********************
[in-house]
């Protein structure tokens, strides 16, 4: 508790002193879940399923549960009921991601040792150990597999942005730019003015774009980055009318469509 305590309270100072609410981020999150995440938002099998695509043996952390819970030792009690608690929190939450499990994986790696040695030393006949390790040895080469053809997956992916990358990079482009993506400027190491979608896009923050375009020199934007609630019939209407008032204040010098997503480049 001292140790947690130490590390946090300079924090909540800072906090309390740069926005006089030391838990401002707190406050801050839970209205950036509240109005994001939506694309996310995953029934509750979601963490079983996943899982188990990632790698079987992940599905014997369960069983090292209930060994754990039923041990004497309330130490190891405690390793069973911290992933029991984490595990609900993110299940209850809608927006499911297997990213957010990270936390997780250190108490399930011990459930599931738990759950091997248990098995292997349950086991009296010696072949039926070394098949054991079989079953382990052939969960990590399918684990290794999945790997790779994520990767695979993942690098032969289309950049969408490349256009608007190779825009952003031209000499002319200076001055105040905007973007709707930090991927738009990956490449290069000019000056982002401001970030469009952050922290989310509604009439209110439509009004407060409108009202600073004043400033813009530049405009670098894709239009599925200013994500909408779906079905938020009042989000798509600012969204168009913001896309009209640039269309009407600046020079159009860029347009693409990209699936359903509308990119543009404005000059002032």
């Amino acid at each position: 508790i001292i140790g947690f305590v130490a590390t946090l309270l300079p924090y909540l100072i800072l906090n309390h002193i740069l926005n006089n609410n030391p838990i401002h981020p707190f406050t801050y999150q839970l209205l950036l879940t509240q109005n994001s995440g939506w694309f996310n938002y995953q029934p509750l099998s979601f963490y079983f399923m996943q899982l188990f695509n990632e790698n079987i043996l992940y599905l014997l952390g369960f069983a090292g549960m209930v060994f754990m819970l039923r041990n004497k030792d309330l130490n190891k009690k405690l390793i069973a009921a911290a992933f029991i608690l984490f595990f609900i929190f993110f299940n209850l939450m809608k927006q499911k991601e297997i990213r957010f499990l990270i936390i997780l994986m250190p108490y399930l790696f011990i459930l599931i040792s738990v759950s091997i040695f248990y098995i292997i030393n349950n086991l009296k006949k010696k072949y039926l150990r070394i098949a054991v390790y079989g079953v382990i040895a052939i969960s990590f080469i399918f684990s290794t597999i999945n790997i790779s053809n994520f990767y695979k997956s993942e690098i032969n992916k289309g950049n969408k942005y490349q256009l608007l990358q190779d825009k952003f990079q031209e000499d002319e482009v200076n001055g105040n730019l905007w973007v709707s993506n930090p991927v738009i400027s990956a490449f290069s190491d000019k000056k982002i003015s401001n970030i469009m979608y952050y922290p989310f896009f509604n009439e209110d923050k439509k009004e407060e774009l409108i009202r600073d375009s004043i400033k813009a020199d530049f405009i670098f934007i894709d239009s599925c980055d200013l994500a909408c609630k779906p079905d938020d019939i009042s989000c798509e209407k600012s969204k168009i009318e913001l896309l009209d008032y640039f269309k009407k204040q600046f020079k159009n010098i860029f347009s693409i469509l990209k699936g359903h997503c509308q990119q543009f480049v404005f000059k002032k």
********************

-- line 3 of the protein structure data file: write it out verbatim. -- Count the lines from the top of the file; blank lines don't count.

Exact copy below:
């Amino acid at each position: 508790i001292i140790g947690f305590v130490a590390t946090l309270l300079p924090y909540l100072i800072l906090n309390h002193i740069l926005n006089n609410n030391p838990i401002h981020p707190f406050t801050y999150q839970l209205l950036l879940t509240q109005n994001s995440g939506w694309f996310n938002y995953q029934p509750l099998s979601f963490y079983f399923m996943q899982l188990f695509n990632e790698n079987i043996l992940y599905l014997l952390g369960f069983a090292g549960m209930v060994f754990m819970l039923r041990n004497k030792d309330l130490n190891k009690k405690l390793i069973a009921a911290a992933f029991i608690l984490f595990f609900i929190f993110f299940n209850l939450m809608k927006q499911k991601e297997i990213r957010f499990l990270i936390i997780l994986m250190p108490y399930l790696f011990i459930l599931i040792s738990v759950s091997i040695f248990y098995i292997i030393n349950n086991l009296k006949k010696k072949y039926l150990r070394i098949a054991v390790y079989g079953v382990i040895a052939i969960s990590f080469i399918f684990s290794t597999i999945n790997i790779s053809n994520f990767y695979k997956s993942e690098i032969n992916k289309g950049n969408k942005y490349q256009l608007l990358q190779d825009k952003f990079q031209e000499d002319e482009v200076n001055g105040n730019l905007w973007v709707s993506n930090p991927v738009i400027s990956a490449f290069s190491d000019k000056k982002i003015s401001n970030i469009m979608y952050y922290p989310f896009f509604n009439e209110d923050k439509k009004e407060e774009l409108i009202r600073d375009s004043i400033k813009a020199d530049f405009i670098f934007i894709d239009s599925c980055d200013l994500a909408c609630k779906p079905d938020d019939i009042s989000c798509e209407k600012s969204k168009i009318e913001l896309l009209d008032y640039f269309k009407k204040q600046f020079k159009n010098i860029f347009s693409i469509l990209k699936g359903h997503c509308q990119q543009f480049v404005f000059k002032k």